Swindon's award-winning entrepreneur Sara Tye will be speaking at a major conference in November. Sue Bradley discovers how her enterprising spirit owes much to her Swindon roots.

BUSINESSWOMAN Sara Tye’s long list of achievements is dizzying by anyone’s standards.

She’s one of the top 500 international public relations experts, honing her skills working in high level communication and organisational development roles for such high profile companies as BT, Yellow Pages and Thames Water Utilities.

She took The Body Shop online, making the retailer to become one of the first to establish a global internet presence, and managed the personal PR for the company’s founder the late Dame Anita Roddick for three years.

And she was instrumental in starting and developing the hugely successful ‘Make Your Mark for a Tenner’ campaign and ‘Make a Difference Day’.

These days she splits her time between her Swindon-based public relations company redheadPR, which boasts an impressive list of clients including blue chip companies and charities; the cycling experience company Etape Suisse and a personal portfolio of properties in London and Wiltshire, and she puts her wealth of experience to good use as a motivational speaker, coach, mentor and trainer – as delegates at the forthcoming Women’s Business Club Maximise Conference & Awards will discover.

Alongside her business achievements she is bringing up two daughters, devotes between nine to 14 hours a week to training for triathlons and even finds time to make pots of jam for Christmas presents.

‘Dynamic’ and ‘driven’ are two words that immediately spring to mind to describe Sara, along with ‘incredibly well organised’, a skill she says she began developing as far back as her teenage years.

“I have always been very driven and always done as much as I can with every single minute of the day since I was young,” she explains. “I am a good project manager and organiser because I have been doing it for so long for so many organisations and senior level people and I am very results driven.”

Sara’s actual introduction to the world of business came from the Hillview Residential Home for the Elderly in Swindon, which her parents ran for a decade.

“My mum, Joyce Cook, is a huge inspiration to me,” she says. “She started a residential home when they were only just becoming a thing that was needed and I think that living in the same house and talking to the residents helped to shape me.

“Mum always encouraged me to be independent and to have my own career and life and my own property and money.

“Living in a residential home for the elderly was unusual, but at the same time I would leaf through Vogue magazines and knew I could be successful and known for something.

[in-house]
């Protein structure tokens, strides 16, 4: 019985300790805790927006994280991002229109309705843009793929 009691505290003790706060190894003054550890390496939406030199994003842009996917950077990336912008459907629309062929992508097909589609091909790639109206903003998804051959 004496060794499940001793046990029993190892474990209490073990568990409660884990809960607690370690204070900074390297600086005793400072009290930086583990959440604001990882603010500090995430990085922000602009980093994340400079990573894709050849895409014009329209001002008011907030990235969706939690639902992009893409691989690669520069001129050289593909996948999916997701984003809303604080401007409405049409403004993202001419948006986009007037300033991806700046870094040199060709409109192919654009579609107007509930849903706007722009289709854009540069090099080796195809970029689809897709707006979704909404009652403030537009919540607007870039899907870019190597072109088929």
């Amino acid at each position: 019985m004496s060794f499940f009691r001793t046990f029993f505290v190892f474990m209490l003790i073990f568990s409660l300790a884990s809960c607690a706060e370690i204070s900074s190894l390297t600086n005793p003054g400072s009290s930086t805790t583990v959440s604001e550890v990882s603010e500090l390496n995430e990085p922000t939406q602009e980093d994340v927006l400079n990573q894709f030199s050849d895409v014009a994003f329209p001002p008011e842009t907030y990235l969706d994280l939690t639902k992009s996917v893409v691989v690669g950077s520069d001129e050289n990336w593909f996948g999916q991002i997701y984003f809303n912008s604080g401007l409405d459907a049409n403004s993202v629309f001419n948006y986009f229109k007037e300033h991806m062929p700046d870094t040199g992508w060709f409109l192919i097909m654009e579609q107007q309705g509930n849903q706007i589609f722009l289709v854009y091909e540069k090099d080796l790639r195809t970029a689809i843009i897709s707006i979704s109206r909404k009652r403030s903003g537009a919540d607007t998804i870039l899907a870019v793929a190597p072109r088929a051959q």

“Back then I couldn’t wait to leave Swindon and get a high profile job – my whole drive was to try to do something really phenomenal.”

Sara was a high performer at the Commonweal School in Swindon but left without many O’levels, the result, she says, of doing ‘too much’ when she was a teenager, but she went on to rectify the situation by going to college to do retakes. Afterwards she considered moving on to A’levels but, at the age of 17, opted to start at job at the Royal Military College of Science at Shrivenham, working in faculty development with the armed services and the Ministry and Defence.

“It was a time when there were three million unemployed,” says Sara.

“I decided to get a job and study at the same time. I spent six years studying two nights a week and all day on Saturdays at Swindon College’s management centre – even though I went on to move away from the town - and ended up with two post graduate qualifications in management studies."

Sara’s determination and hard work would go on to set the bench mark for her future career and in that time she says she’s never lost her thirst for learning, continually reading the latest books and journal articles on management and business success.

She’s also made a point of spending time networking with other business people, something of which her former boss Anita Roddick was a firm advocate.

“She used to say that women form the best support networks – many co-operatives in India and Africa are run by women,” Sara recalls. “Women’s style of leadership is very different to that of men. We have so many women entrepreneurs now."

The economic slowdown of 2008 was a particularly tough time for entrepreneurs Sara says she experienced a number of low points in the period afterwards.

“The downturn in London was the worst experience of my life and I didn’t know how I was going to come back from it. “I was looking at losing everything I had worked for. It’s taken eight years to get through it and I’ve learned that it doesn’t matter how hard something is, you will come back from it.

Despite the current economic situation, Sara says there’s never been a better time to start a business, especially with the latest advances in computer and communications technologies.

“The first thing I would say is, ‘just do it and don’t worry that it might go wrong’,” she says.

Sara’s recipe for success includes typical business activities such as networking, along with getting plenty of exercise, being sensible when it comes to wine at events, eating healthily and being early to bed and early to rise.

“Doing sport is very important – I’m now fitter than I was when I was younger; I couldn’t do what I do every day without it.

Despite leaving Swindon in pursuit of high profile jobs during her younger years, Sara has chosen to base her PR company in her home town and is passionate about sharing her lessons she has learned in business with others.

• Sara will be presenting her talk ‘Grow Your Business #aheadofthecurve’ at the Women’s Business Club Maximise Conference & Awards at the Pittville Pump Rooms in Cheltenham on November 30.